Emerson maintained that the state was permitted to use the DNA profile only for the rape investigation, and its retention and subsequent use subjected him to a new Fourth Amendment search and seizure. But a DNA sample and a DNA profile are not one in the same – a sample is processed by a specialist to obtain the DNA profile. Once the sample is processed, a record is made of the profile. Accordingly, this scientific process results in a record that is separate and distinct from the DNA sample.

The DNA profile obtained from Emerson’s DNA sample was the work product of the government. Therefore, he had no possessory or ownership interest in the DNA profile.

Retention by the state of a DNA profile for possible future comparison with profiles obtained from unknown samples taken from a victim or a crime scene is no different that when the state retains fingerprints for use in subsequent investigations.

Emerson was not subjected to a new Fourth Amendment search and seizure when the DNA profile was used during the second criminal investigation. The state did not violate any reasonable expectation of privacy held by Emerson by using the DNA profile, which was the state’s own record and which Emerson took no action to have removed from CODIS after his acquittal.

Because Emerson did not have a reasonable expectation of privacy in the DNA profile, we concluded that he lacked standing to challenge its use by the state in a subsequent criminal investigation.

Emerson also argued that the state did not have the authority to retain the DNA profile after he was acquitted of the rape charge. But the superintendent of the Bureau of Criminal Investigation is empowered to “establish and maintain a DNA database.”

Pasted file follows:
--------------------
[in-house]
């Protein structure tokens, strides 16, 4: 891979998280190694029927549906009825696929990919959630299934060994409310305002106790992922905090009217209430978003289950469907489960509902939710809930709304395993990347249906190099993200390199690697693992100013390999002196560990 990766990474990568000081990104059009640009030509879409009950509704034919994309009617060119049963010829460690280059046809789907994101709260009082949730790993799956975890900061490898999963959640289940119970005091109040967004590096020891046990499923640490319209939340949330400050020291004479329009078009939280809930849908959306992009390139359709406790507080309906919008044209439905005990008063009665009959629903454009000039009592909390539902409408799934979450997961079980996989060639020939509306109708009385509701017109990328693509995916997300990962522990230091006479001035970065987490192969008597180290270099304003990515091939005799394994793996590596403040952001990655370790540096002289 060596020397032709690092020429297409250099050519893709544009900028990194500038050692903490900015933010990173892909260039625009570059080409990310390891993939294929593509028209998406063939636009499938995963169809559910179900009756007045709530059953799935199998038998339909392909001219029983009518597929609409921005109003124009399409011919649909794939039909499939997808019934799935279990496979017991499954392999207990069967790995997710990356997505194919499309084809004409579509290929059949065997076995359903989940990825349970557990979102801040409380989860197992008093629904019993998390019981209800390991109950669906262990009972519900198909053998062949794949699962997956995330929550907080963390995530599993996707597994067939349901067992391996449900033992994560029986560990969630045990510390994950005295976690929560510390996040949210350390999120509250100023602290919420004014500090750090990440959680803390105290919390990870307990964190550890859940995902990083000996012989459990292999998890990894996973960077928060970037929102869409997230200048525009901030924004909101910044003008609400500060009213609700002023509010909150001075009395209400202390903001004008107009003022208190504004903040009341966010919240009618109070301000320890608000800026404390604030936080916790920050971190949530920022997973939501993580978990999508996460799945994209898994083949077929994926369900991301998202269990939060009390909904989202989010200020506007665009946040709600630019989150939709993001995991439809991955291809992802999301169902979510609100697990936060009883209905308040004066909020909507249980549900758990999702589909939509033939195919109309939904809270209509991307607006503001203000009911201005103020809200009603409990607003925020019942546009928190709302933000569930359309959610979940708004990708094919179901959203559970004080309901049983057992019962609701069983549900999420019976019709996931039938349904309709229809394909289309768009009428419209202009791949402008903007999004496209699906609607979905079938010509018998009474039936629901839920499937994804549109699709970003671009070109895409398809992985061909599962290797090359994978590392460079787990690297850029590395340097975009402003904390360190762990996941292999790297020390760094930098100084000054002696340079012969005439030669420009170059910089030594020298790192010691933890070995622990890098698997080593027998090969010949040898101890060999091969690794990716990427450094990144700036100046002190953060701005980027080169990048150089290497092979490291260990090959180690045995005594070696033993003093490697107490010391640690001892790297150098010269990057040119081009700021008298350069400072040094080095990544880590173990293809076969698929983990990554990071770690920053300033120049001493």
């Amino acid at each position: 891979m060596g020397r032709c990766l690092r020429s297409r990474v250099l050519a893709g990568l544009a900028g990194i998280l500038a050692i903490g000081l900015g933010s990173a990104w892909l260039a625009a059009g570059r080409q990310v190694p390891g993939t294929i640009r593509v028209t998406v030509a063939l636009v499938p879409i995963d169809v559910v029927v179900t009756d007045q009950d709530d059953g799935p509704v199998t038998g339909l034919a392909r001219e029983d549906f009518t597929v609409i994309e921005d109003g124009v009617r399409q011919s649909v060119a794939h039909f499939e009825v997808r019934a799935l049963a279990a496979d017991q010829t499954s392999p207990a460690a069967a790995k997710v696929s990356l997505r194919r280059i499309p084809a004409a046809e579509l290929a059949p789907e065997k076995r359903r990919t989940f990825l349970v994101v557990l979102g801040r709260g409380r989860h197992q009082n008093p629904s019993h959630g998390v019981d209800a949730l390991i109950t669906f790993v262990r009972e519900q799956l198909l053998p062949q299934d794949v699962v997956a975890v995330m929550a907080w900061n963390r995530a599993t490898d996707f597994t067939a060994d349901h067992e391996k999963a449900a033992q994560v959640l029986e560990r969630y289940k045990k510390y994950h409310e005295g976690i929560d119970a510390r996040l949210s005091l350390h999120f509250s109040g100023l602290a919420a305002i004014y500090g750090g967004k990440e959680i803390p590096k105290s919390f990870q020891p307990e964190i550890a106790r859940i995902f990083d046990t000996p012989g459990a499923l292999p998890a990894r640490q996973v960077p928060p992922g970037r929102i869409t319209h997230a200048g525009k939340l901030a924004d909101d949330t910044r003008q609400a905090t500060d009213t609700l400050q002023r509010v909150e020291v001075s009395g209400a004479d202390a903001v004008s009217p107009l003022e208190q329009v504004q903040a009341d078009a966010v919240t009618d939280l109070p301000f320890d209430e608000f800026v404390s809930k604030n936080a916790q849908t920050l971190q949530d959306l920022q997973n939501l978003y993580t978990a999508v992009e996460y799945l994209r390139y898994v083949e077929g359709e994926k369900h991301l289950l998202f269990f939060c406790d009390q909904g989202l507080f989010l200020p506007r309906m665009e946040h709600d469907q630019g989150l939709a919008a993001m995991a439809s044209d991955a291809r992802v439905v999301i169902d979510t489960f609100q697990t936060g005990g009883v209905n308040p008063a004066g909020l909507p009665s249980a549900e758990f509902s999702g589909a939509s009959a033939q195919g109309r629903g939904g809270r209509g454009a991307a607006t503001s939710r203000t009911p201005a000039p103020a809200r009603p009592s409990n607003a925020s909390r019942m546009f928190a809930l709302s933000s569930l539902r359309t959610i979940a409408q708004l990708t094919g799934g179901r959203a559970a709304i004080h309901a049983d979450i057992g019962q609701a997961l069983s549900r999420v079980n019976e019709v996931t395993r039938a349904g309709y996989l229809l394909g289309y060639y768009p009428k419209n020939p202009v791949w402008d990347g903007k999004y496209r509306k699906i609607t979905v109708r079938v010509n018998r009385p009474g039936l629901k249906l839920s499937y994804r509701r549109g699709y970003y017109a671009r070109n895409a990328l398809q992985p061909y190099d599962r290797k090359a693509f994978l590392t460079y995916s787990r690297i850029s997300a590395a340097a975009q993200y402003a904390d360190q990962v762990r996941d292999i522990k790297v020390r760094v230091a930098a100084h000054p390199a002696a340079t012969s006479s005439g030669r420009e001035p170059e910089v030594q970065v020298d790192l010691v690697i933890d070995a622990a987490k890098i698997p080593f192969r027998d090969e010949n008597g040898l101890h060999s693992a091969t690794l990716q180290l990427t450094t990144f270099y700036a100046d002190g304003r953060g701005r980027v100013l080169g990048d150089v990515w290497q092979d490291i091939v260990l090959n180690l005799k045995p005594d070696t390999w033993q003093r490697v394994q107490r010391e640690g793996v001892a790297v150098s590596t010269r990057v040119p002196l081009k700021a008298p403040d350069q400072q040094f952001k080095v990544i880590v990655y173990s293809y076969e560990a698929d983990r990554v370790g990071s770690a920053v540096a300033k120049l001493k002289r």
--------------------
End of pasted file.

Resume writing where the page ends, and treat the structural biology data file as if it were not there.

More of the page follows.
In this case, the police lawfully obtained the DNA sample in the course of the rape investigation. Therefore, the profile obtained from the sample is a record from forensic casework and is properly maintained in CODIS. Plus, the law does not require that the state, on its own initiative, remove the DNA profile of a person who was acquitted at trial.

There is no legislative requirement that DNA profiles from lawfully obtained DNA samples be removed from CODIS on the state’s initiative when the subject of the profile is acquitted at trial, and we did not create such a requirement with our opinion in this case.

We concluded that a person has no reasonable expectation of privacy in his DNA profile extracted from a lawfully obtained DNA sample, and a defendant lacks standing to object to its use in a subsequent criminal investigation. Under these circumstances, the state is not prohibited from retaining the DNA profile of a person, in CODIS acquitted of a crime and using the DNA profile in a subsequent criminal investigation.

By a seven-to-zero vote, we affirmed the court of appeals’ judgment which upheld the jury’s guilty verdict.

Paul Pfeifer is an Ohio Supreme Court Justice.